Jury to begin second day of deliberations in Daniel case
6AM UPDATE: The six men and women tasked with deciding the fate of murder accused Brett Peter Cowan in the Daniel Morcombe murder trial will resume their deliberations on Thursday morning.
The jury retired to start their deliberations at 12.13pm on Wednesday but after several hours of discussions were allowed to go home.
Television crews were assembled outside the Brisbane Supreme Court as well as outside the memorial where Daniel disappeared in December 2003.
Bruce and Denise Morcombe are among those anxiously awaiting the verdict.
They are expected to make a short statement to the media once it is delivered.
Homicide detectives involved in the eight-year-long investigation were among those in the public gallery.
The three reserve jurors, who have spent the better part of five weeks in the case, were asked to step aside and the remaining 12 are now discussing the case.
Justice Roslyn Atkinson spent four hours on Tuesday and Wednesday summing up the case before releasing them.
The trial has so far gone for 18 days and involved hearing from 116 witnesses.
There were 218 exhibits tendered throughout the five weeks.
Earlier, the jury was told murder accused Brett Peter Cowan could have formed an intention to kill Daniel Morcombe in a matter of seconds.
Justice Atkinson told the 15 jurors Mr Cowan could have formed the intention to kill Daniel immediately before he grabbed him around the neck.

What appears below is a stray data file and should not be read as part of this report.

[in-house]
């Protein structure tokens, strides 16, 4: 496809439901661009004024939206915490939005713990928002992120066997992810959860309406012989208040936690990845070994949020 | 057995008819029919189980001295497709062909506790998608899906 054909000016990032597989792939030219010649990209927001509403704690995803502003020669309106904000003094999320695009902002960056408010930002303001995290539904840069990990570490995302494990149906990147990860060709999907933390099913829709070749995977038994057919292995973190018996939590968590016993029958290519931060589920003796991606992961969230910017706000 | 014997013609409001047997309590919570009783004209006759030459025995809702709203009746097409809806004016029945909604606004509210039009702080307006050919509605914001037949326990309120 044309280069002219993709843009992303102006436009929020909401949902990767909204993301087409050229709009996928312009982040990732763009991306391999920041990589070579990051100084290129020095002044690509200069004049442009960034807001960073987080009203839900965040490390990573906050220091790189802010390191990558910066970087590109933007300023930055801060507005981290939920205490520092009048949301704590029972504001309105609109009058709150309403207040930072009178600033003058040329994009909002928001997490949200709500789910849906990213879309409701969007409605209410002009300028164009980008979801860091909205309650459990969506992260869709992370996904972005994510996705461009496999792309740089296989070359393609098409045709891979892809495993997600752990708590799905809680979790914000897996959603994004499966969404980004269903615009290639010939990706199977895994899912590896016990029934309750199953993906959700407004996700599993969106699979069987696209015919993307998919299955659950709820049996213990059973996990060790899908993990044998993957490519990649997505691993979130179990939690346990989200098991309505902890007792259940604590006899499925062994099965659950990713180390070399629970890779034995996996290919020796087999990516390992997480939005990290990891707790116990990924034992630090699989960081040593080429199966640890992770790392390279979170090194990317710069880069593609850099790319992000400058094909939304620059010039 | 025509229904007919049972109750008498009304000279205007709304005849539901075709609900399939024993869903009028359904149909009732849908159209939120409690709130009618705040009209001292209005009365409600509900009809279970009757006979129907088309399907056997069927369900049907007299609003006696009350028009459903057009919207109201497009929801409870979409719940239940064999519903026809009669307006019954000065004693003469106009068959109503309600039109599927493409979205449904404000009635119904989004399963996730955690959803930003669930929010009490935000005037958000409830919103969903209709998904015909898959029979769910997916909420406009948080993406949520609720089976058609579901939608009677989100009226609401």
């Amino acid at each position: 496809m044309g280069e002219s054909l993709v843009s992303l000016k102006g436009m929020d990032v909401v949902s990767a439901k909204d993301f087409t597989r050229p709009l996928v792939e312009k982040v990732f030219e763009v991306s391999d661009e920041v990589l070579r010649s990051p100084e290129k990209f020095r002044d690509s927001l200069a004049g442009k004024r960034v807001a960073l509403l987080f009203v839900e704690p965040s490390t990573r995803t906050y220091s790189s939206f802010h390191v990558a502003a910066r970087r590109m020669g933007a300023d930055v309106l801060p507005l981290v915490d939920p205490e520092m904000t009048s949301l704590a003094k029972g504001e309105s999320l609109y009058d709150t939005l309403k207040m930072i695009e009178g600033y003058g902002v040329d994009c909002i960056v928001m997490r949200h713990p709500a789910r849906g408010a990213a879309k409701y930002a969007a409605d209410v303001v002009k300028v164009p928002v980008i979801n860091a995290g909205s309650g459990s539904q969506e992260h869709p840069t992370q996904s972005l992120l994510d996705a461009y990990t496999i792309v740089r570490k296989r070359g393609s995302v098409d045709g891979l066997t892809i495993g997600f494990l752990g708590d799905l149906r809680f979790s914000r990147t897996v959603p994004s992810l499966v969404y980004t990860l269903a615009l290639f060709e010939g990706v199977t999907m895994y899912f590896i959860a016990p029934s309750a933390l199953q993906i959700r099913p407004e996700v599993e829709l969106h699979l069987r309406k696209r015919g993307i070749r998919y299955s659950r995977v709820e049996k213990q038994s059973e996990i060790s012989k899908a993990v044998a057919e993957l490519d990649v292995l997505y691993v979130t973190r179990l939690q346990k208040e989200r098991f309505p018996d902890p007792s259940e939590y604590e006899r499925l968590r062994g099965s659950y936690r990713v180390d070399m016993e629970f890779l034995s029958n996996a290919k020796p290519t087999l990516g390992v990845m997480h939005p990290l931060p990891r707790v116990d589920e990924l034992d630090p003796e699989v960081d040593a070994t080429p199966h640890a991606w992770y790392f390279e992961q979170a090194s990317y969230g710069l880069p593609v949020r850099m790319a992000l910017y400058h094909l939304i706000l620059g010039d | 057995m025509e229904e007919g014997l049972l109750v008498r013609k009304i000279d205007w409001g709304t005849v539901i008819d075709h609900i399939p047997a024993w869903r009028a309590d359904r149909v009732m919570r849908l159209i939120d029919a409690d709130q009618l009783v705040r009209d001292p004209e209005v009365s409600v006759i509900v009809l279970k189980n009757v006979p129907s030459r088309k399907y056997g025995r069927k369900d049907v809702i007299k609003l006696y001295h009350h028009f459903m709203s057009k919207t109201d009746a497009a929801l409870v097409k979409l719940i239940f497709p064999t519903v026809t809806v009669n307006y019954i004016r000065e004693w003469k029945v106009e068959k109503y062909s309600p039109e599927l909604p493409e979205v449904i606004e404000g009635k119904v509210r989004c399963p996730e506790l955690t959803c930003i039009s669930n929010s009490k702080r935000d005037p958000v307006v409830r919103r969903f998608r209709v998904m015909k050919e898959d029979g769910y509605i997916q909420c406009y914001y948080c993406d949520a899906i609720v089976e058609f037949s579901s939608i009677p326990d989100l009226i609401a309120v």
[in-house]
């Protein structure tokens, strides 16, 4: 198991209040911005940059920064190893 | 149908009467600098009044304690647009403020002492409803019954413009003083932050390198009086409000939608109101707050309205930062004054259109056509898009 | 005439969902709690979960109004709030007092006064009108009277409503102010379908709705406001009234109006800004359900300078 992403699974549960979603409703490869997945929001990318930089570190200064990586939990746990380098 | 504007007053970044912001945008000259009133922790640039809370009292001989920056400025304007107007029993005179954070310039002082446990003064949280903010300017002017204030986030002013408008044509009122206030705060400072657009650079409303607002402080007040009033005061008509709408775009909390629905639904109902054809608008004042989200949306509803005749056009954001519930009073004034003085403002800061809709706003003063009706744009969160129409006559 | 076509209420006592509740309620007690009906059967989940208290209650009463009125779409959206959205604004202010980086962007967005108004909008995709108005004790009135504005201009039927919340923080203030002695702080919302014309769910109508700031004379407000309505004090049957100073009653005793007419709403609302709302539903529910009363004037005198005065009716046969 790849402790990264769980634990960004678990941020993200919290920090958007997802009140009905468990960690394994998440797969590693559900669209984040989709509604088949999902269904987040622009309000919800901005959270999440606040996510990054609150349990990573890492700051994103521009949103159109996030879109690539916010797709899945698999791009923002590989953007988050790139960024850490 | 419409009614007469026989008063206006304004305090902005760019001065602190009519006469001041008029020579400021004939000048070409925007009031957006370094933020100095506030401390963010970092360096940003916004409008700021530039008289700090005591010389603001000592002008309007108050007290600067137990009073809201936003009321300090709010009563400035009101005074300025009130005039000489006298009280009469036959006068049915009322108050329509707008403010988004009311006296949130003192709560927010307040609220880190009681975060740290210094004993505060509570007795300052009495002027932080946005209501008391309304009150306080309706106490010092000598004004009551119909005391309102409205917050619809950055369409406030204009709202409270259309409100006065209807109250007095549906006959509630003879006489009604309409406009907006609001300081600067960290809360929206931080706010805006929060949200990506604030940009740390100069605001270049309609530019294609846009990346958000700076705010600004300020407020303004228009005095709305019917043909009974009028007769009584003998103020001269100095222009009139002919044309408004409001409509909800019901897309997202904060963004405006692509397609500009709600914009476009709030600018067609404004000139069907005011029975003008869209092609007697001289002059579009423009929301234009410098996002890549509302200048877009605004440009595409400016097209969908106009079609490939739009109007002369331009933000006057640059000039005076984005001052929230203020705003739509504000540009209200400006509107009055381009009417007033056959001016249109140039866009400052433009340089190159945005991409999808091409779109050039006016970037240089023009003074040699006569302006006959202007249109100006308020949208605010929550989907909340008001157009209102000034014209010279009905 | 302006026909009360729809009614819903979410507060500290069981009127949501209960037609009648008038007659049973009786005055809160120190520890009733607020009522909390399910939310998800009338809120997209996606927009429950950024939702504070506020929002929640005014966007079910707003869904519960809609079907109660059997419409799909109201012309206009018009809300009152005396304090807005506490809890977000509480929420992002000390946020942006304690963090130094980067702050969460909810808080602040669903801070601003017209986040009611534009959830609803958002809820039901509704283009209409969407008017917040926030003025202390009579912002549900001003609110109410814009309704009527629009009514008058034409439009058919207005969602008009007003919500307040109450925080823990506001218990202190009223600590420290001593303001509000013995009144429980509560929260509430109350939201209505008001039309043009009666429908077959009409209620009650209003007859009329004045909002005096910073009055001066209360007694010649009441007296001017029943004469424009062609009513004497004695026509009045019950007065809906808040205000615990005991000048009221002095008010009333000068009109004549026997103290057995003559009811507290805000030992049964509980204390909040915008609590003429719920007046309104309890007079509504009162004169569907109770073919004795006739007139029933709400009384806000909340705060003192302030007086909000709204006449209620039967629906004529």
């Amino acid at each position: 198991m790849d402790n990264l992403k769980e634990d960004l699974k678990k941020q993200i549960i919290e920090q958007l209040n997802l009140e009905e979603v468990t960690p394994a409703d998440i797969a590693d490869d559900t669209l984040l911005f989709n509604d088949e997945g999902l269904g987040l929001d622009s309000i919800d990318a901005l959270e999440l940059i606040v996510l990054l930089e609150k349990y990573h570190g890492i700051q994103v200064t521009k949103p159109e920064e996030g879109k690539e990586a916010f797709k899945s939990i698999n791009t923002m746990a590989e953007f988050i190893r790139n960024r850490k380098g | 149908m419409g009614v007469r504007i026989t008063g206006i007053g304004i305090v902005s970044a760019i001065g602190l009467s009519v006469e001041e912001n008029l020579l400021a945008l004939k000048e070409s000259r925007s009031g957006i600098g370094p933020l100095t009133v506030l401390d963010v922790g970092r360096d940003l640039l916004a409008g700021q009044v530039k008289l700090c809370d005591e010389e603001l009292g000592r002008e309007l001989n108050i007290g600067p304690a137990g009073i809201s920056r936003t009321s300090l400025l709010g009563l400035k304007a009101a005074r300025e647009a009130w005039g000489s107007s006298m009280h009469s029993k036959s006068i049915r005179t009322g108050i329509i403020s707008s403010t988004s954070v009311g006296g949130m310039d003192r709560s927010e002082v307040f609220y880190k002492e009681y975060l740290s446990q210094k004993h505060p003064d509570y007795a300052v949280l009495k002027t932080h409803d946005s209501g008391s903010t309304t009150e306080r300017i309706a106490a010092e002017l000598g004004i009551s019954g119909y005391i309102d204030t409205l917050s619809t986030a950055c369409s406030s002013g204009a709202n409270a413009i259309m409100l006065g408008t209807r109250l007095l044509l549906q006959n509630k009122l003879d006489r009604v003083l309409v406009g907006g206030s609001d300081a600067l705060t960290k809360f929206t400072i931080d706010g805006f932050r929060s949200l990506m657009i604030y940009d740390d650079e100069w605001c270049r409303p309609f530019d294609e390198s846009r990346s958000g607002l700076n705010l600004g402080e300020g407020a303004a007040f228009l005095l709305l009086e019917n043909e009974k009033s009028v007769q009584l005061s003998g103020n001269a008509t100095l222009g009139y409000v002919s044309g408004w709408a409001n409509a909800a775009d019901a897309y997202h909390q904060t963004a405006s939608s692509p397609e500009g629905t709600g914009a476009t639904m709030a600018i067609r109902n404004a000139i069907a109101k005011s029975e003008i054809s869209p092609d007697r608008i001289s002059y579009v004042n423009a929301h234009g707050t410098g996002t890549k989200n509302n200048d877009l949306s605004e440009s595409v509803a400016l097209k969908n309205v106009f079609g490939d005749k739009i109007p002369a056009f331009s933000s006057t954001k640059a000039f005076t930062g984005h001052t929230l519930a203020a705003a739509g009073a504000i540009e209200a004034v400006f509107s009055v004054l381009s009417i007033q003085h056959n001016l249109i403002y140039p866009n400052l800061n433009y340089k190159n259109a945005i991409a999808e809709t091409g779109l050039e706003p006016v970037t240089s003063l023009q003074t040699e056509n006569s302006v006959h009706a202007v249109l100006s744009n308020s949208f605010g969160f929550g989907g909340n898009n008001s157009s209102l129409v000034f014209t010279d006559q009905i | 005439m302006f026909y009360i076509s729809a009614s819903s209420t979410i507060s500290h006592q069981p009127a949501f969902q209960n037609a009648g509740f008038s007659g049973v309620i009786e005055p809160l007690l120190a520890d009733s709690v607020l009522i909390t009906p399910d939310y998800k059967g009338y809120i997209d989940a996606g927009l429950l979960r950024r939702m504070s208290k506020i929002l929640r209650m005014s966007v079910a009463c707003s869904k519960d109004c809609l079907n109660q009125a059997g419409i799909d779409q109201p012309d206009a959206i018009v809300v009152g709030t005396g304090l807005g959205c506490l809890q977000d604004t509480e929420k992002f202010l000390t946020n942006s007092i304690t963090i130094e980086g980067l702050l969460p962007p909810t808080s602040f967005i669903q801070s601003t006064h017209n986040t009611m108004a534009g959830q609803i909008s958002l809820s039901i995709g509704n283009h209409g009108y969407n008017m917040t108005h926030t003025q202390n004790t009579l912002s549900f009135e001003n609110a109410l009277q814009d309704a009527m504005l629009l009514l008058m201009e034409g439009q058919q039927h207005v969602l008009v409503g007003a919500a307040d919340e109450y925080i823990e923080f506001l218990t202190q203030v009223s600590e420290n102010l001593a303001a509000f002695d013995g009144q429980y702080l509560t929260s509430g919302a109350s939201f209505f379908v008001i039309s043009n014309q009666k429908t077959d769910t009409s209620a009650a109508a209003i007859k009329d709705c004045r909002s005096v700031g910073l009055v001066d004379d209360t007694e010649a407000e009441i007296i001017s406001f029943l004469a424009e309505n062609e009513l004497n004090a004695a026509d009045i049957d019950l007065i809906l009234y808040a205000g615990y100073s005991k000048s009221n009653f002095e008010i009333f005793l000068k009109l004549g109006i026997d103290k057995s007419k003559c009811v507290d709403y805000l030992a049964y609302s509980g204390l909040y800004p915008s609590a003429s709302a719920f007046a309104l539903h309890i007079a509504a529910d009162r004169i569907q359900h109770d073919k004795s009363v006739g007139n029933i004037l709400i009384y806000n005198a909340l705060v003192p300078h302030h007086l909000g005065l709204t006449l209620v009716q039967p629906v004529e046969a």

But she said if the jury found Mr Cowan did not intend to cause Daniel's death, could not have foreseen Daniel's death as a possible consequence of choking him or that an ordinary person could not have foreseen that consequence, then he could not be found guilty of murder.
Justice Atkinson told the jurors they must try to reach a unanimous verdict which meant they must all agree on whether Mr Cowan was guilty or not guilty.
Mr Cowan has pleaded not guilty to murdering, indecently dealing with and interfering with Daniel's corpse.
Justice Atkinson told jurors a question to witnesses in the trial was not evidence unless the witness accepted it.
"Even if you don't believe the denial there is still no evidence it's true," she said.
"You can accept all of what a witness said, some of it, or none of it."
Justice Atkinson pointed to convicted child sex offender Douglas Jackway denying any involvement in Daniel's disappearance and murder.
But she said the jury could take his criminal history into account when considering his credibility.
Justice Atkinson also pointed to Les McLean, who denied he told Mr Cowan where Daniel's remains could be found under cross-examination.
"There is no evidence Mr McLean ever said those things to Mr Cowan," he said.
Justice Atkinson told the jury it was Mr Cowan's right not to call evidence and it proved "nothing at all".
"He is entitled to insist the prosecution prove the case against him if it can," she said.
"The fact that he did not give evidence is not evidence against him.
"It can't be used to fill in any gaps in the evidence provided by the prosecution.
"You are not to engage in intuition or guessing."